[ucc] Electronics help: A nice chip to do 36MHz amplification, mixing and filtering
davemr at crossecom.com
Mon Aug 21 11:12:51 WST 2006
If you're not particularly concerned about costs, the line of products from Minicircuits (they're on the web at
http://www.minicircuits.com/) are brilliant for "plug and play RF". They will probably send you a free line catalog, and you can
match up input and output specs, and know that the modules will inter-play quite nicely. I did a quick project for a TAFE lecturer
that down-converted one of the commercial TV audio (FM) "tracks" into the 88-108MHz FM band. Used a PLL to track the TV station
audio carrier, and a VCO and Mixer to beat down to somewhere in the 88-108 band, and a short wire to re-radiate in a room-sized
enviroment. Worked a treat, first time too!
Only problem I had was the Aussie reps are painfully slow, it might be better to get someone in the US to get them for you and feed
them down here direct.
Of course, there are ways to avoid all that. Most decent flying clubs implement a tag/crystal policy. When (as a paid up member)
you go there, they allocate you a channel, and give you _their_ crystal and tag, to ID you on that channel. In theory, no-one else
can legitimately get that channel. Of course, nothing stops someone coming in with their own crystals and clashing with you, except
good club management / security.
Very little can be done about malicious gatecrashers who don't actually have to be on the premises to cause problems, but at least
you've got a much better chance of not getting accidentally crashed by another club member.
Also, it means that you have to have the sort of RF gear that can take their crystals. Many clubs here have a "if you don't have
gear from the following list, you can't play" policy. In fact, most of them are "... can't join". However, the list is pretty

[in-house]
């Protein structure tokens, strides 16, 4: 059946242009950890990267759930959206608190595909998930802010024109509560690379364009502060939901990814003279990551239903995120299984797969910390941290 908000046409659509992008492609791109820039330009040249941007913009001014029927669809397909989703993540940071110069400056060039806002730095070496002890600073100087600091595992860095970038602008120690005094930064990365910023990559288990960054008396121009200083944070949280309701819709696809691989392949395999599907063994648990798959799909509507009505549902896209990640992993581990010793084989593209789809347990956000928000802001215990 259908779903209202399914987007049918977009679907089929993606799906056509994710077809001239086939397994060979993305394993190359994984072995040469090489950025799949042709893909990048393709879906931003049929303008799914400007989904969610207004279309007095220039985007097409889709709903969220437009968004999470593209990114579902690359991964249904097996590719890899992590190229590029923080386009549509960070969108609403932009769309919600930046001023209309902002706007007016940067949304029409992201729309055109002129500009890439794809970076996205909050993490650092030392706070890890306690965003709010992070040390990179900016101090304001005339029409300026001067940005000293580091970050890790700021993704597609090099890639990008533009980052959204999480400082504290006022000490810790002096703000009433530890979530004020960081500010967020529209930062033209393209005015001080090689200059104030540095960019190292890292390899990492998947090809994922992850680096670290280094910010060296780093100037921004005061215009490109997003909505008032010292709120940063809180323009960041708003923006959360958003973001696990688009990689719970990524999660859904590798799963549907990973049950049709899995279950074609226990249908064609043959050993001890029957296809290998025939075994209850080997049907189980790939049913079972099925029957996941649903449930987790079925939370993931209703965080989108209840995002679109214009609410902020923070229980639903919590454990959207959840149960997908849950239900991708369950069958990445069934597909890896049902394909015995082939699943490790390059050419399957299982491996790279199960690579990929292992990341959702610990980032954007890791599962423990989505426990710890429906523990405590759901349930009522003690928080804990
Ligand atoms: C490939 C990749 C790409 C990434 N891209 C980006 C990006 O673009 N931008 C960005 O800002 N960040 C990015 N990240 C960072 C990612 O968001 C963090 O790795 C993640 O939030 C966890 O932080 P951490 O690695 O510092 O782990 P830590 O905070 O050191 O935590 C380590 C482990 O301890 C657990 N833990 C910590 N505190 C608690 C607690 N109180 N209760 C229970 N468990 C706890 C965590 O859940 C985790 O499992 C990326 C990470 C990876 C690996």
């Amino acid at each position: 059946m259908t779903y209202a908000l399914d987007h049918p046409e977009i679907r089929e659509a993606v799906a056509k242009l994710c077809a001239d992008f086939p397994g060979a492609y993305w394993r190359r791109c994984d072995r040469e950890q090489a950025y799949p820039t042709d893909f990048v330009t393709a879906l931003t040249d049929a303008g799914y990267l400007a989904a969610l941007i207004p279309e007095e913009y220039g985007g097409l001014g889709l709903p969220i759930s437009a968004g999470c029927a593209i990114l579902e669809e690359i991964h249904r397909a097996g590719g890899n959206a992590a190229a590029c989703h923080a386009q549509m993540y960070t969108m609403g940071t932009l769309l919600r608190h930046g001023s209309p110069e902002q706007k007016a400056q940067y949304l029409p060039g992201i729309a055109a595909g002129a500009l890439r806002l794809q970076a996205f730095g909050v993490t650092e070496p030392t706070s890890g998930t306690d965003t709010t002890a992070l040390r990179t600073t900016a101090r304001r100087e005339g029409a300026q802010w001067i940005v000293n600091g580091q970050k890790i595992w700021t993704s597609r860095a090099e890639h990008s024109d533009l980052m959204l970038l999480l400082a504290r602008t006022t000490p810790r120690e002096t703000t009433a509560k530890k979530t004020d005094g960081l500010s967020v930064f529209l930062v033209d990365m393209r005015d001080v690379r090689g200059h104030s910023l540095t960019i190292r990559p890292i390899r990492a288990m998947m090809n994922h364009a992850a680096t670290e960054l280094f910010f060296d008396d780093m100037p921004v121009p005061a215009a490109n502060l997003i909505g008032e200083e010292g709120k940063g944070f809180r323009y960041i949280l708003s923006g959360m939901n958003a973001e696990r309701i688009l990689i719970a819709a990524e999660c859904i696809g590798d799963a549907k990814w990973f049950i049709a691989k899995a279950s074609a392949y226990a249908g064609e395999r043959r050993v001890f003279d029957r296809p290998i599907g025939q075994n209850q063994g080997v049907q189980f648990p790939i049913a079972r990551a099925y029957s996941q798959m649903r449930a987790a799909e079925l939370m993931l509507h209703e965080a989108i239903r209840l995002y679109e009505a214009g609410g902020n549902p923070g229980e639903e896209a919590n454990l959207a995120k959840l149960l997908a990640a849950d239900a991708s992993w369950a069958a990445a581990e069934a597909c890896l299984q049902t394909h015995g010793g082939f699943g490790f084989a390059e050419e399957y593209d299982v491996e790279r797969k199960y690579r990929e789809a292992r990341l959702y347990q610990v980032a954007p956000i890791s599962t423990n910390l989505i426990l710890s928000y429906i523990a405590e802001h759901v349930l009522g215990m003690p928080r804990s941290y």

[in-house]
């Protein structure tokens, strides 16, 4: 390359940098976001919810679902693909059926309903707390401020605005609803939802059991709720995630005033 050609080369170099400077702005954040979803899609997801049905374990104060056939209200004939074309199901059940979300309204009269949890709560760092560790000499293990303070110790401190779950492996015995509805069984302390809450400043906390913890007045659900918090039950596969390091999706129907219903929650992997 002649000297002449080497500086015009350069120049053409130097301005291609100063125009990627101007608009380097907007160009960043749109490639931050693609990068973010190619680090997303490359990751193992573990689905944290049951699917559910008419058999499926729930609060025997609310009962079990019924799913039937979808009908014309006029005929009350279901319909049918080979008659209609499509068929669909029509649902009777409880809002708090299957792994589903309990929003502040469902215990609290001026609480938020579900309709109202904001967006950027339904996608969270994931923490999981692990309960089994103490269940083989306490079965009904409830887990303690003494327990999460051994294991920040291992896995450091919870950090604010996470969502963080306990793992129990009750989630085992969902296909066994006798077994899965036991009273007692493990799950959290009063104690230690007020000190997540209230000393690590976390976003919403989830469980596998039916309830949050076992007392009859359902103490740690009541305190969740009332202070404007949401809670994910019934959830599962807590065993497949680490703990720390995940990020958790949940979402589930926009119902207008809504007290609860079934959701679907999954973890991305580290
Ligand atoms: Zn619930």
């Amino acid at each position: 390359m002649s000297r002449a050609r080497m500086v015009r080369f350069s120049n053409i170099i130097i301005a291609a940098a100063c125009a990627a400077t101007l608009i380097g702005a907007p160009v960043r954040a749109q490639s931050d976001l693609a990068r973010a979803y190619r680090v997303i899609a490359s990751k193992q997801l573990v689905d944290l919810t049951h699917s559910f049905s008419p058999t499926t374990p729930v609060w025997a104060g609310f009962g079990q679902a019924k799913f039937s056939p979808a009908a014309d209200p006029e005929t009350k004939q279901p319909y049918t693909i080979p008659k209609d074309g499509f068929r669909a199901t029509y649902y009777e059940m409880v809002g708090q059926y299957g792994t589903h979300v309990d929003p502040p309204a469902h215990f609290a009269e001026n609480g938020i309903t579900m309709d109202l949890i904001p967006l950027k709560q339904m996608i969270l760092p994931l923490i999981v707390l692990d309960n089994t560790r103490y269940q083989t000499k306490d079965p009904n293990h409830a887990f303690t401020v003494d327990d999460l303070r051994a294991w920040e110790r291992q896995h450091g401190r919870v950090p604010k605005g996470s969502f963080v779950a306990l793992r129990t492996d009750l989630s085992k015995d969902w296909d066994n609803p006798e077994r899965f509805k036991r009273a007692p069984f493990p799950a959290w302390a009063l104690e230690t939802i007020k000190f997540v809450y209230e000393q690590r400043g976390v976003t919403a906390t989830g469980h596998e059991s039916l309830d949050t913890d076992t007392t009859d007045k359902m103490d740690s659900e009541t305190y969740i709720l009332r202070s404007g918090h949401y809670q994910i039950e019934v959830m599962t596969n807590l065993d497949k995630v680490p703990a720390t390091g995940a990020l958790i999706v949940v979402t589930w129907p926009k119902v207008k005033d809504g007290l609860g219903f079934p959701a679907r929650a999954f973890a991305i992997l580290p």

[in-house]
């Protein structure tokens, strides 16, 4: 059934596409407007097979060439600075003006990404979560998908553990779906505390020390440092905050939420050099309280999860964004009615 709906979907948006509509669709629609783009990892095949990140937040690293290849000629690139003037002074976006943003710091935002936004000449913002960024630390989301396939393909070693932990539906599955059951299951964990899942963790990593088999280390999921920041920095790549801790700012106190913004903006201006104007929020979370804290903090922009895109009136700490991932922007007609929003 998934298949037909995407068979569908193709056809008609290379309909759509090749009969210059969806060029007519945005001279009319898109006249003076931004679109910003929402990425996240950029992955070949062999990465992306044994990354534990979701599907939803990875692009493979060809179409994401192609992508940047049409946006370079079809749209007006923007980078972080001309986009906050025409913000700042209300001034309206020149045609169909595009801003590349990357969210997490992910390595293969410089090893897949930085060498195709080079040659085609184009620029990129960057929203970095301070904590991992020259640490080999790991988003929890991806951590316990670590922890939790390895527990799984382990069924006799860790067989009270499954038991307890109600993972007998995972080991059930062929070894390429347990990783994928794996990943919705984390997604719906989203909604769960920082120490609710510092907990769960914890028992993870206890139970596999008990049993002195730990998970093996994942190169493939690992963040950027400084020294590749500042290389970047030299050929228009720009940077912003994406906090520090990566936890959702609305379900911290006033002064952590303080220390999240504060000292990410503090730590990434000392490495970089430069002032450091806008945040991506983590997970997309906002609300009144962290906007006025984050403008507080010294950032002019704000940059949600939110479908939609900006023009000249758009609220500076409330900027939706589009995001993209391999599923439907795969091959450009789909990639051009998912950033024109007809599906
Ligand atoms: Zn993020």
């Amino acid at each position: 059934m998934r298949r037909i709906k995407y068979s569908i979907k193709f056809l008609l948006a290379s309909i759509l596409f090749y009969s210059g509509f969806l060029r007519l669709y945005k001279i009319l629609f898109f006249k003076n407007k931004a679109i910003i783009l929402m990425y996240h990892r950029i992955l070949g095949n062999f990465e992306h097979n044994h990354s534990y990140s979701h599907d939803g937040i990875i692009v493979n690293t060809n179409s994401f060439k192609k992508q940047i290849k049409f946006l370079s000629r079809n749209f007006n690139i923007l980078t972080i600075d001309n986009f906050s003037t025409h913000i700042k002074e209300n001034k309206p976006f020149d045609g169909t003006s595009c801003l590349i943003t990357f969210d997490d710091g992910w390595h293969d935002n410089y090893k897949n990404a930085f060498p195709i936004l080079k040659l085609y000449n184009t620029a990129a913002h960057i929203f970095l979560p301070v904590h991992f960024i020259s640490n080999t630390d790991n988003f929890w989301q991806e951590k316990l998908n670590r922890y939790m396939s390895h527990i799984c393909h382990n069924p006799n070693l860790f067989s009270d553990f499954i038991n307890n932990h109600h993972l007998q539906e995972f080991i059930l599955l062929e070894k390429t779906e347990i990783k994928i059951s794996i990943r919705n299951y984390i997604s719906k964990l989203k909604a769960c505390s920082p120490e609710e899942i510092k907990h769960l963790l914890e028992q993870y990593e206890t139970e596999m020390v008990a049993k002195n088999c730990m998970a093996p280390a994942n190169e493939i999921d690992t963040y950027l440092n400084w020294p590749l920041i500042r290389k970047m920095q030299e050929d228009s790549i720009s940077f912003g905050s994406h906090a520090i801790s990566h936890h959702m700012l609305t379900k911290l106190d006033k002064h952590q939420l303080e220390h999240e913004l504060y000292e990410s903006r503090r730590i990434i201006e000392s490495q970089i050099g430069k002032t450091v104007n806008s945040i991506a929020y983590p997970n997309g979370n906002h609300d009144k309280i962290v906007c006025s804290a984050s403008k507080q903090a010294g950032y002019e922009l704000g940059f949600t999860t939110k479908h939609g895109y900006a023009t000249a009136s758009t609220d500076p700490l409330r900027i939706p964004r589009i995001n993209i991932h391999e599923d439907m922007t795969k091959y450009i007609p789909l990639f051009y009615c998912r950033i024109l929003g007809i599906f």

extensive, so you generally don't have to pay much (if anything) to re-kit your RF.
2c worth, GST exempt.
> -----Original Message-----
> From: ucc-bounces at ucc.gu.uwa.edu.au
> [mailto:ucc-bounces at ucc.gu.uwa.edu.au]On Behalf Of Jeremy Nelson
> Sent: Monday, 21 August 2006 11:00
> To: UCC
> Subject: [ucc] Electronics help: A nice chip to do 36MHz amplification,
> mixing and filtering
> This is a question for the electronics knowledgeable. (I haven't emailed
> UCC in a long time, but I'm hoping someone will be doing an radio design
> unit in EE *right now* and be able to answer the question. Or maybe Dav
> or John will know. :)
> Let me start by explaining the problem, and then what I want the answer
> to look like. :)
> I fly RC gliders which, in Australia, means they carrier frequency is
> somewhere between 36.000 and 36.6000 MHz. A couple of weekends ago I had
> a glider crash which I'm fairly sure was dues to interference. (And
> given that there is a history on the field I fly at of this happening it
> would seem likely that interference is the cause.)
> I'd like to take my Spectrum Analyzer (in this case a Bitscope 310- a PC
> based USB Digital Oscilliscope:
> http://www.bitscope.net/store/?a=add&i=product+66&p=2) plug an antenna
> into it and zoom in on the 36 Mhz portion of the frequency. I can sort
> of do that- I can see the 36MHz peak and tell when my transmitter is on,
> but it doesn't have the bandwidth and sensitivity to get any detail. And
> there is a hell of a lot of noise on and below 1kHz that pretty much
> swamps everything.
> So, following from a basic superheterodyne approach it would be kind of
> neat to filter, mix and amplify the signal (not necessarily in that
> order) down to a more user friendly intermediate frequency- say mix from
> 36.3Mhz down to 1MHz and filtering from just below 0.7Mhz to 1.3Mhz to
> give me a nice clean view of the bit of spectrum I care about.
> Now this should be pretty easy- none of the frequencies I'm talking
> about are that are that weird and I know there are chips that can cover
> the (ha! piffling!) 36Mhz bands on their ear. But I'm having difficulty
> tracking down a chip that is in production and available reasonably
> straightforwardly in Australia. I keep finding end of life chips, or
> ridiculously overpowered chips designed to do WiFi and wireless phones.
> And basically I'm pretty clueless when it comes to RF. So is there
> anyone out there who can give a contemptuous snerk, recommend a chip and
> point me at the data sheets to screw the appropriate R, C and L to make
> it work. Or maybe a web page with a design.
> I would like to avoid building my open superhet since there has *got* to
> be chips that do this stuff. Surely. My objective is not to learn RF
> design and spend weeks testing circuits. I just want to look for
> interference at the field and, possibly, fingerprint the interference so
> we can track it back to a source.
> Many thanks!
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